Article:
Krakatoa and Institutional Anxiety

I got back to reading Krakatoa this week – I’ve been about halfway through the book for a couple years now – and I’ve stumbled across a rather interesting passage. Bold emphases are mine, but you prolly knew that already; can’t think of the last time I saw bold in a book, save for titling.

“It took an event like Krakatoa’s eruption—which astonished and mystified an entire educated world—to underline the real revolution that [undersea telegraph technology] was visiting upon the planet. True, other events had already been recounted by means of the new machinery; and its utility—to commerce, diplomacy, and news gathering in particular—was in no doubt…This eruption was so enormous an event, and had so many worldwide implications and effects, that for humankind to be able to learn and know about it, in detail, within days or even hours of its happening entirely changed the world’s view of itself.” (Winchester, 182)

Sounds familiar, yes?

Winchester goes on to explain how the discovery/appropriation of Gutta-Percha in Indonesia (where Krakatoa was situated) was key to laying thousands of miles of telegraph cable on the ocean floor, as its natural latex allowed the cables to be significantly more waterproof and durable, which happens to be an interesting little story itself. But the cool thing, and the thing that gets me to my point, is the following quote within a quote.

“Since [1870, when Gutta-Percha was used to cover copper telegraph lines] the undersea cable had become fixed in the public consciousness. Tennyson had written a hymn to the romance of the idea of coded voices hurrying along the ocean floor; and so had Rudyard Kipling, whose brief poem “The Deep-Sea Cables” remains among his best loved:

“The wrecks dissolve above us; their dust drops down from afar –
Down to the dark, to the utter dark, where the blind white sea-snakes are.
There is no sound, no echo of sound, in the deserts of the deep,
Or the great gray level plains of ooze where the shell-burred cables creep.
“Here in the womb of the world – here on the tie-ribs of earth
Words, and the words of men, flicker and flutter and beat –
Warning, sorrow and gain, salutation and mirth –
For a Power troubles the Still that has neither voice nor feet.
“They have wakened the timeless Things; they have killed their father Time;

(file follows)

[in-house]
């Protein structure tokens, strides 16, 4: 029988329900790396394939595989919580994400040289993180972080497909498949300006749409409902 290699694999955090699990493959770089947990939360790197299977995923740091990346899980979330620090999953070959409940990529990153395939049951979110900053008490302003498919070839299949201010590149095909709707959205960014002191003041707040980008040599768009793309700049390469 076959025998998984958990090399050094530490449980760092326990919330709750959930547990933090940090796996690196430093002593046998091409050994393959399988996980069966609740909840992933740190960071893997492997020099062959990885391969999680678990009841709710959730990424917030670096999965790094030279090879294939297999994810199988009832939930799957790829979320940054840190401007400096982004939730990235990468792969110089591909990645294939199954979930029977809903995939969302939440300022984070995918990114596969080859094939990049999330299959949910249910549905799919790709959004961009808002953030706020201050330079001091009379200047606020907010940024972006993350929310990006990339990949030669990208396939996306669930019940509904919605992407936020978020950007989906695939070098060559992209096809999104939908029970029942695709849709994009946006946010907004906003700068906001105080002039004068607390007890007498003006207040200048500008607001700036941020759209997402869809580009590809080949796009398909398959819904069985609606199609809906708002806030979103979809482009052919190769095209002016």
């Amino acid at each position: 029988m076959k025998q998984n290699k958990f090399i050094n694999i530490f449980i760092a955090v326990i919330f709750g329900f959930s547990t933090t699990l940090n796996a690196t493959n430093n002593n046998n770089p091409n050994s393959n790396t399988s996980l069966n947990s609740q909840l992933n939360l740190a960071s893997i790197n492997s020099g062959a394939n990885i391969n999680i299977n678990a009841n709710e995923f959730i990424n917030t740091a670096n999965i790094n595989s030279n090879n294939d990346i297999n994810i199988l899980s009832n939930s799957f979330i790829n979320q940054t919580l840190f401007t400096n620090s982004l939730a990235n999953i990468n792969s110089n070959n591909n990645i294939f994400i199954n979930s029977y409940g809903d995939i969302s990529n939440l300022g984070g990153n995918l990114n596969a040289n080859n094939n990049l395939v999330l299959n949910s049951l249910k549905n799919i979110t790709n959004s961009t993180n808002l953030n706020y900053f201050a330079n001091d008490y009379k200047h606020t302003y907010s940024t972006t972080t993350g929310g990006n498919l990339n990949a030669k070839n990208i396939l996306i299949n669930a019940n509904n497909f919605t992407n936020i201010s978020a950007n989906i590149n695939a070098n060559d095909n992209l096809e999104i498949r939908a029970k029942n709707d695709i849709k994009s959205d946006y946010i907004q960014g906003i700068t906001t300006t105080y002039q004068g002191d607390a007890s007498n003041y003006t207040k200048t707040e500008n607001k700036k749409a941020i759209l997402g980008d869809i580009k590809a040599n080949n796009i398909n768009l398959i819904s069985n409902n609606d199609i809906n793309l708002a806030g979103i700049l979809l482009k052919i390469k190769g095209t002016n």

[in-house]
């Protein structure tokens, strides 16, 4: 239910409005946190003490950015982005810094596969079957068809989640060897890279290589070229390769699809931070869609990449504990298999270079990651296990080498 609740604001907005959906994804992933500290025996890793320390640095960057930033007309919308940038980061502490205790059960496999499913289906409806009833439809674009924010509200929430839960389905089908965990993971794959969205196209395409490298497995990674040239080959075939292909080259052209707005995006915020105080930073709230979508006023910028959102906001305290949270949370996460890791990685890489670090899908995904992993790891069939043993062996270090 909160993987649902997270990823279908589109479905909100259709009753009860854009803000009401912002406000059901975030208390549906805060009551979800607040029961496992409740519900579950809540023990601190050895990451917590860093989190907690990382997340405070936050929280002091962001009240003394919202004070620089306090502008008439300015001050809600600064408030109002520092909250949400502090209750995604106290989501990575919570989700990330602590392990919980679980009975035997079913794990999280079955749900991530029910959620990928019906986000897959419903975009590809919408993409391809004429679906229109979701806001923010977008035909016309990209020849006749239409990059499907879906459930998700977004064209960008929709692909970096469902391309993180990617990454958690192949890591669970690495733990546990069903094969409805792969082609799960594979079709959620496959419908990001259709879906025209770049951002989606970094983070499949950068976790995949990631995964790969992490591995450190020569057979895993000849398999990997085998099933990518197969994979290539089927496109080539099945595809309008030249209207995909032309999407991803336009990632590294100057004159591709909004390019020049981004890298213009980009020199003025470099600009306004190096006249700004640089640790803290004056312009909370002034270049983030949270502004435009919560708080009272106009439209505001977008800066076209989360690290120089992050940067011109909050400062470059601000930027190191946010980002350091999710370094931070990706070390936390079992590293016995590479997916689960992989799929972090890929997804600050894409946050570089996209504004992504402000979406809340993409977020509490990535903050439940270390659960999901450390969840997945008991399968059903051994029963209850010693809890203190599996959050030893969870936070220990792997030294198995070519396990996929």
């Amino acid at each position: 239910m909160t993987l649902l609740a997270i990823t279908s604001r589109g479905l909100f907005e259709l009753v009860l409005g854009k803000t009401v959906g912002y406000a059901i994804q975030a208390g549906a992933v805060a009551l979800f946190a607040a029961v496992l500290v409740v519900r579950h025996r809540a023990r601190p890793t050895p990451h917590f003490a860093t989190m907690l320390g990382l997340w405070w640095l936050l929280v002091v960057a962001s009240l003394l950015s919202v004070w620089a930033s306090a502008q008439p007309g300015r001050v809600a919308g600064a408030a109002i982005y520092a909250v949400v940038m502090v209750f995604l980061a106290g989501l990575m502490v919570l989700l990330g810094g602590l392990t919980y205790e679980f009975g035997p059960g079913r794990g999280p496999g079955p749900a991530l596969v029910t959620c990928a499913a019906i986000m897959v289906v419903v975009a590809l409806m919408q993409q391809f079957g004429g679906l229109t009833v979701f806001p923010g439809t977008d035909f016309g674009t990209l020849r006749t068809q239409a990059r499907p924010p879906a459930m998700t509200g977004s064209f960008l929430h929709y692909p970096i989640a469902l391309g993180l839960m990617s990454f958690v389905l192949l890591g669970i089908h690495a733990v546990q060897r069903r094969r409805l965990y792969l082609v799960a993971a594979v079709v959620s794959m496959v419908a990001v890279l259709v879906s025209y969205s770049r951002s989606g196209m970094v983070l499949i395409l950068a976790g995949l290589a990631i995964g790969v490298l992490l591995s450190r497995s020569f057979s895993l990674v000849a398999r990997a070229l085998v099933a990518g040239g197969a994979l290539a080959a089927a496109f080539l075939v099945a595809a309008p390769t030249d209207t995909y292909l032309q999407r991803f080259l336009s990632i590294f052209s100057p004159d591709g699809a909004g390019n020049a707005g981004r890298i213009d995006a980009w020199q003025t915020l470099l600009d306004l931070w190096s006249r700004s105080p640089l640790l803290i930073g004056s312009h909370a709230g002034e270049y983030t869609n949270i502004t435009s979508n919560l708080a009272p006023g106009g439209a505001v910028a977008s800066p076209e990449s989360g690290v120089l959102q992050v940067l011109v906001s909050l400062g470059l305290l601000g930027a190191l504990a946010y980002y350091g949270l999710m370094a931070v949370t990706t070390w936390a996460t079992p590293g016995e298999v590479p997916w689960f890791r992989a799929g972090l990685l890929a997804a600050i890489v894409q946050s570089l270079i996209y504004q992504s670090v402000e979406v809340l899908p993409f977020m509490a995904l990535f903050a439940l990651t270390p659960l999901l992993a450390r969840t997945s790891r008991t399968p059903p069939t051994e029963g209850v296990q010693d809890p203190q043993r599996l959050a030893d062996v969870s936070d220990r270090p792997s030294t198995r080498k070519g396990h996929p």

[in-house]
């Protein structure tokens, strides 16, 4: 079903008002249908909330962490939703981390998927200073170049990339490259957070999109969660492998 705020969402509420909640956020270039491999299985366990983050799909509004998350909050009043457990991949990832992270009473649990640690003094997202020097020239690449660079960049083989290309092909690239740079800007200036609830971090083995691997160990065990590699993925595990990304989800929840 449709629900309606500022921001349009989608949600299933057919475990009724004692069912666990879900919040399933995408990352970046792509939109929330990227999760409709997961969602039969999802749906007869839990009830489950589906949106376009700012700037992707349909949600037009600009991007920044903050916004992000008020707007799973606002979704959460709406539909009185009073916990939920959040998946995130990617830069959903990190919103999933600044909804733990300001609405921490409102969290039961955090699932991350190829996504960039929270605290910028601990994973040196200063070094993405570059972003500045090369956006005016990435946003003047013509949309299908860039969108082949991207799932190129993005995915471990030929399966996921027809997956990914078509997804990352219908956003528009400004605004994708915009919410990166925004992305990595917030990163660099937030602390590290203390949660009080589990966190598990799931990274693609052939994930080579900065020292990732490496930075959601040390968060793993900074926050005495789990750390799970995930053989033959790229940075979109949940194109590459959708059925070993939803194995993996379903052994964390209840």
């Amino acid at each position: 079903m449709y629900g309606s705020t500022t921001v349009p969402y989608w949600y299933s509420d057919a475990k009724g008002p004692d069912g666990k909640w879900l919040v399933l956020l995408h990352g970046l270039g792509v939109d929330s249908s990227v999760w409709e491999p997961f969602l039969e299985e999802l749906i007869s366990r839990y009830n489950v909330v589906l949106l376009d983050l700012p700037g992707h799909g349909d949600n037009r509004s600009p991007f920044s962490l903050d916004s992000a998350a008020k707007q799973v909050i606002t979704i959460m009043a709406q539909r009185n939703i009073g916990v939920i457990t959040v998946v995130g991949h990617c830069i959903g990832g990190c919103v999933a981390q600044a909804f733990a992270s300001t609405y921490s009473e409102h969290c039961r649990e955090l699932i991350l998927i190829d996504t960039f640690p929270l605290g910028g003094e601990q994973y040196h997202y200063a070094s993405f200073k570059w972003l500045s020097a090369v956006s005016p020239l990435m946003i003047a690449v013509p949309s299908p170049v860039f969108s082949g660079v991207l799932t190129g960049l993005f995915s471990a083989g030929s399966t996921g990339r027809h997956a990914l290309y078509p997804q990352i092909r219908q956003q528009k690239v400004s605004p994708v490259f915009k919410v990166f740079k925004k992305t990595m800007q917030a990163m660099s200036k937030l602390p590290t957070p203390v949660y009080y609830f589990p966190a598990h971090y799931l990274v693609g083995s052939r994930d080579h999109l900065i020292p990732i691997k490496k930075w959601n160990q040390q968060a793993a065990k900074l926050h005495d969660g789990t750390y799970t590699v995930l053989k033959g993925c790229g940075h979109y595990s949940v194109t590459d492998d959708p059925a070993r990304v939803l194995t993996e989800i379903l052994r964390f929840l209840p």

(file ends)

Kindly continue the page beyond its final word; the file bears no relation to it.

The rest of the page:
Joining hands in the gloom, a league from the last of the sun.
Hush!  Men talk to-day o’er the waste of the ultimate slime,
And a new Word runs between:  whispering, “Let us be one!”

(Winchester, 188-189)

This came as a bit of a surprise to me. I had no idea that Tennyson and Kipling were writing poems about communications technology, miraculous as it may have been in contrast to what had come before it.

Which got me to thinking about how hard a time I give (in my head at least, or aloud at work) to the folks who continually marvel at the state of this internet thing. And about the tone I’ve been noticing of late from those who write about the state of the ad industry, describing it as inward looking and most upsettingly insular. From what I can understand, it’s something that affects many industries and segments of the internet.

And why shouldn’t it? Aren’t shared interests (the reasons why people come together at all online and off) … shared for a reason? Wouldn’t it follow that people that love similar stuff would start to sound alike, think about similar things, and care about the goings-on of that community? Isn’t that the idea?

So my question: where does this come from? Why do [some] communities and institutions get so worried about their insularity and shared affinities?

My thought: we should all cut ourselves a little slack. If Kipling can write a poem about how great telegraph wires are, I suppose it’s fine if we get excited about the things we do and love. So here’s to that.

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